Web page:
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Zephyrhills City Council seeks third opinion on city manager contract

ZEPHYRHILLS — Three City Council members are ready to vote against renewing City Manager Jim Drumm's employment contract but agreed Monday to seek a third legal opinion regarding the number of votes necessary to part ways.

Drumm's three-year contract ends in May. Council members Lance Smith and Ken Burgess said they believe the agreement was designed to allow either party to amicably move on at its end if a majority of council members decide against renewing it. Council member Charlie Proctor said he will side with Smith and Burgess.

Council member Kent Compton, however, cautioned that the city charter requires four votes to terminate the city manager's employment. City Attorney Joseph Poblick told the council at its last meeting, when the contract came up for discussion, that a majority vote against renewing the contract ends Drumm's tenure with the city; he added that an outside labor attorney the city contracts with agrees with his opinion.

Compton said he does not dispute the contract but believes it conflicts with the charter, which supersedes all else. Council member Jodi Wilkeson suggested the council get a third opinion from a law firm that has no ties to the city for extra assurance they are not setting the city up for a possible lawsuit.

Wilkeson noted that during negotiations with Drumm in 2011, the supermajority vote requirement was used to assure Drumm of some level of job security; she also pointed out that former City Manager Steve Spina worked for many years without a contract.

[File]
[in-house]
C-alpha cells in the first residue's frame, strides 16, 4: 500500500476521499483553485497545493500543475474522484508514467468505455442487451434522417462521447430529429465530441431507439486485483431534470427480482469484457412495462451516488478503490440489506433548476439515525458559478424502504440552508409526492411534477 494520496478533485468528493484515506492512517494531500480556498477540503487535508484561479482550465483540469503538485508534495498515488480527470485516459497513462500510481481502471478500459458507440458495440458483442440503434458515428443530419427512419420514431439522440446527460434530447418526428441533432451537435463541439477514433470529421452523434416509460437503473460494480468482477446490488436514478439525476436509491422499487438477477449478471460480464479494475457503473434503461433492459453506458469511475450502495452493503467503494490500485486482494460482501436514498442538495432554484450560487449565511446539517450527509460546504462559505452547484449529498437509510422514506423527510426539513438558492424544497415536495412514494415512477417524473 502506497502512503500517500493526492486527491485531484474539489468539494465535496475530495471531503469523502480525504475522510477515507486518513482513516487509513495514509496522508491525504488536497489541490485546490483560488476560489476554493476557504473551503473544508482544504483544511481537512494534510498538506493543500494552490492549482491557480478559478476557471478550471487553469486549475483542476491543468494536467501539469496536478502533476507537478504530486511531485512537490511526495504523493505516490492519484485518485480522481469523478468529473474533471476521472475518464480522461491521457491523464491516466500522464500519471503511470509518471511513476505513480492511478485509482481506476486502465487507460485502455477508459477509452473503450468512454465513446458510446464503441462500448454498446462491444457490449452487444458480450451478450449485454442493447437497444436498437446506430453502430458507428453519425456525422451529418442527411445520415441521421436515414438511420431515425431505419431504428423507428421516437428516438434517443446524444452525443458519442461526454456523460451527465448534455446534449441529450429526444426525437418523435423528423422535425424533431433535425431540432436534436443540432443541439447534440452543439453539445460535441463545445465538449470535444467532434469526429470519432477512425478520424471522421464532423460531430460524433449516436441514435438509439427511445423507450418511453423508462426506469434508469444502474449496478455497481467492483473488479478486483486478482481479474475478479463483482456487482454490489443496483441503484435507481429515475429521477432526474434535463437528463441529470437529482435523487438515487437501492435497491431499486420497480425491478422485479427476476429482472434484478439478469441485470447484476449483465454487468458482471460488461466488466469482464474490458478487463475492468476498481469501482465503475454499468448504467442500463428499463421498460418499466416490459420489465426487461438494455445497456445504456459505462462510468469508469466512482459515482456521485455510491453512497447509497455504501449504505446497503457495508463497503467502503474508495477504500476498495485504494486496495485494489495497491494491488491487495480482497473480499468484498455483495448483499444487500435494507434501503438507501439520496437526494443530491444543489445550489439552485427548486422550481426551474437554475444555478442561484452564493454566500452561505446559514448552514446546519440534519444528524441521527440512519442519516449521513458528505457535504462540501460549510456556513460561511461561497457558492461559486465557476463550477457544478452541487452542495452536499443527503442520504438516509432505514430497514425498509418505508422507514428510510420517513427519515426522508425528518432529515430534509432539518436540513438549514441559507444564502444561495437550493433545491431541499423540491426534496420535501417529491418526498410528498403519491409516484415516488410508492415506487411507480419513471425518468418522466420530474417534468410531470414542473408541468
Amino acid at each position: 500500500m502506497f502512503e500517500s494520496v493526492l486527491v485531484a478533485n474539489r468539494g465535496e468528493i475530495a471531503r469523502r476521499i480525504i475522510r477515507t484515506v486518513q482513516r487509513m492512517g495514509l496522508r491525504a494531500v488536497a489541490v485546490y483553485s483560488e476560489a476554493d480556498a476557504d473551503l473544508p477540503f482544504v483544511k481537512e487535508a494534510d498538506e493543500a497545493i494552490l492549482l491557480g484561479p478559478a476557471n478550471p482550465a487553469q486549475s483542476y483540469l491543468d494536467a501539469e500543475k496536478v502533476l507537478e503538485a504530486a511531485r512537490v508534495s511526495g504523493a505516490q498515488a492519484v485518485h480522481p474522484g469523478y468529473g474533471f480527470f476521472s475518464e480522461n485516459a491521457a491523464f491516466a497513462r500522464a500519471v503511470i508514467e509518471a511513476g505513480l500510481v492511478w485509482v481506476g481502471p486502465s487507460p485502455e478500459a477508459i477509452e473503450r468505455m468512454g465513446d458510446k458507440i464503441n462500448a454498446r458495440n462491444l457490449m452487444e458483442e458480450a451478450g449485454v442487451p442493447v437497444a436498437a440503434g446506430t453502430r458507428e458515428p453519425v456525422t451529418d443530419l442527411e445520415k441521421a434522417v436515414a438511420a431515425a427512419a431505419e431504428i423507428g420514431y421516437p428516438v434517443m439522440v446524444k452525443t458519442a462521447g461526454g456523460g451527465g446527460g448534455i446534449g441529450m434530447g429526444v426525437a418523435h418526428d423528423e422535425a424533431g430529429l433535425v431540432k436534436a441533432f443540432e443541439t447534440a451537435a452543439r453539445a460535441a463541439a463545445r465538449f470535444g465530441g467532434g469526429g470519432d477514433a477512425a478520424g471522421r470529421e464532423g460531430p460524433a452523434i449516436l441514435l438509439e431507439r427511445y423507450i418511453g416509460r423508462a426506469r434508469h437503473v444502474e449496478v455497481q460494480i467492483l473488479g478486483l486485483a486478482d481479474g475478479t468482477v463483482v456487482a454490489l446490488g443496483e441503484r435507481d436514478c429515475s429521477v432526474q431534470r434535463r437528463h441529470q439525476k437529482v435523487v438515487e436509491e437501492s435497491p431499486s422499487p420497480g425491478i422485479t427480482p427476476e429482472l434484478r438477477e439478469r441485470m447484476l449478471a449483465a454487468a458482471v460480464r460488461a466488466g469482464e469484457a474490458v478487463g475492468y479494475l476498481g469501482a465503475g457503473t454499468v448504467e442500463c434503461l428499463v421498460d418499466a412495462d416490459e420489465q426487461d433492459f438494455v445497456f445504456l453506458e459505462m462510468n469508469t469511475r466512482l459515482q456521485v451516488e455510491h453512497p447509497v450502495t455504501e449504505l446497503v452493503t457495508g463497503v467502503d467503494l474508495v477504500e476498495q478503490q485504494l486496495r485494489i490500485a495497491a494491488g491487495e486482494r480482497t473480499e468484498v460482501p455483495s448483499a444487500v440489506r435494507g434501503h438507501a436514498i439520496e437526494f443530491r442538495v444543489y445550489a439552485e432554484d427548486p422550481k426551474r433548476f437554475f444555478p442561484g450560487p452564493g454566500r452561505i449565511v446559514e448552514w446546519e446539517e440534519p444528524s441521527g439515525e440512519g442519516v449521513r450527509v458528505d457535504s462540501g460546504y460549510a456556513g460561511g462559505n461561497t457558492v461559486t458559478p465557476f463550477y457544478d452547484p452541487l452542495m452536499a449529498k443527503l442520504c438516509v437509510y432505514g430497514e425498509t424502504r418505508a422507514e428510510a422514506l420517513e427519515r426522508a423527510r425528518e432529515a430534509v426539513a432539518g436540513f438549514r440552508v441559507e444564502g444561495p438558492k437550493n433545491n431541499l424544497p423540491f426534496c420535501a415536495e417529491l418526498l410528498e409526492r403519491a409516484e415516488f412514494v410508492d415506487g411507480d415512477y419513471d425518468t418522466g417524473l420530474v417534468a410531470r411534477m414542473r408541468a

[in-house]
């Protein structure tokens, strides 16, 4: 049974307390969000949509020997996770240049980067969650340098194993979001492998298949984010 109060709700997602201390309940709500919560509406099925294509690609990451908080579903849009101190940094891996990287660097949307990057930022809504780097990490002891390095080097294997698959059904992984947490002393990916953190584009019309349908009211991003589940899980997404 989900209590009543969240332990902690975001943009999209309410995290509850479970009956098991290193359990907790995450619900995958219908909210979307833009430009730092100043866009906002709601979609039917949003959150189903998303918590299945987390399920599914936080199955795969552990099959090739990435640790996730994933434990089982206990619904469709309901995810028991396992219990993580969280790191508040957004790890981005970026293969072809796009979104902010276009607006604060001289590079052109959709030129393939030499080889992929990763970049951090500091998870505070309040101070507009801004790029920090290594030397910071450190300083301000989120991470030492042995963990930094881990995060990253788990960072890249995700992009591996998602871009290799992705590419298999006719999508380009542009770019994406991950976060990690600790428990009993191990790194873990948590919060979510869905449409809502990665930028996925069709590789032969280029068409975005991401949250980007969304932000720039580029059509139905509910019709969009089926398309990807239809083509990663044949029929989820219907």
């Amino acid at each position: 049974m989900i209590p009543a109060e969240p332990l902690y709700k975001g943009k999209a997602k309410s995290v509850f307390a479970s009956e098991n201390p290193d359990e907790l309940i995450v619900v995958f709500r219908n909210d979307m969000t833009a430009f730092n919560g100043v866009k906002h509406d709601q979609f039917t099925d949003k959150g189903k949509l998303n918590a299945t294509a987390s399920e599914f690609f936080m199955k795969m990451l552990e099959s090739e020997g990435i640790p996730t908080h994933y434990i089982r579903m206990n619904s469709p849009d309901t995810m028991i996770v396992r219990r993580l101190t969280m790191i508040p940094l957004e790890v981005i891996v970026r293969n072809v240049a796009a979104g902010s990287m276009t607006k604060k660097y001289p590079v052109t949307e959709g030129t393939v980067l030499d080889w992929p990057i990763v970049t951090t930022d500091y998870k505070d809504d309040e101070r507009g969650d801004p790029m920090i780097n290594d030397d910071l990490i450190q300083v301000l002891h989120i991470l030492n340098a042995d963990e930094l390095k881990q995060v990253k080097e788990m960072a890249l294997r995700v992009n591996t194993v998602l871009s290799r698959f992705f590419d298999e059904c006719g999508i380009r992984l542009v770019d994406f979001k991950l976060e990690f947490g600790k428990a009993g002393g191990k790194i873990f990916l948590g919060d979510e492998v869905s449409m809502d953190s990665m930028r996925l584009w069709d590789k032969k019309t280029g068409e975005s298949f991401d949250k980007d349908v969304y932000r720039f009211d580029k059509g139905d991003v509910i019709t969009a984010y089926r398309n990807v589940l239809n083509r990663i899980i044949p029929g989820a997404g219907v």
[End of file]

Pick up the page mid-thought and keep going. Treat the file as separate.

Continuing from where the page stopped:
Drumm echoed Wilkeson's point about the charter, reading from a prepared letter in which he said he knows of several lawyers who agree with him, including Marilyn Crotty of the Florida Institute of Government at the University of Central Florida, who was hired by the city in the past to head up a charter review committee.

"She agreed the city manager must be removed by a (supermajority) vote regardless of a contract" when such a contract is not mentioned in the charter, Drumm said. He added that he does not want to get into a legal confrontation with the city.

Discussion of the charter and employment contract followed a failed vote to hold a workshop to discuss in-depth the problems some of the council members — Smith and Burgess, particularly — see with the job Drumm is doing.

Compton, who made the motion for the workshop, said he was completely caught off guard at the last council meeting by Smith's and Burgess' indications they would vote against renewing Drumm's contract.

"There was no warning shot," said Compton. "Sure, some evaluations were better than others, but there have never been any deficiency ratings. This can have a chilling effect on any potential new hires. … There has not been a threshold of sufficient communication on this issue."

Burgess and Smith countered that their evaluations of Drumm have been consistent in addressing their concerns, namely that he lacks communication skills by not always returning telephone calls, and that employee morale is low.

Both men added that while there are many good things Drumm has done, and is doing, for the city, his management style is not compatible with the direction they believe the city should be taking.

Proctor, who appeared to struggle to control his emotions at some points, said he has always believed Drumm has done a good job but that he must vote according to the wishes of the majority of his constituents.

Wilkeson said she, too, has fielded numerous comments from citizens and employees and that while many are against retaining Drumm, she said just as many are in favor of keeping him. She read from an email of one city department head, public works director Shane Le­Blanc, who supports Drumm, and echoed Compton's concerns about the message the council will be sending to any future city manager applicants if they do not give the contract issue due diligence.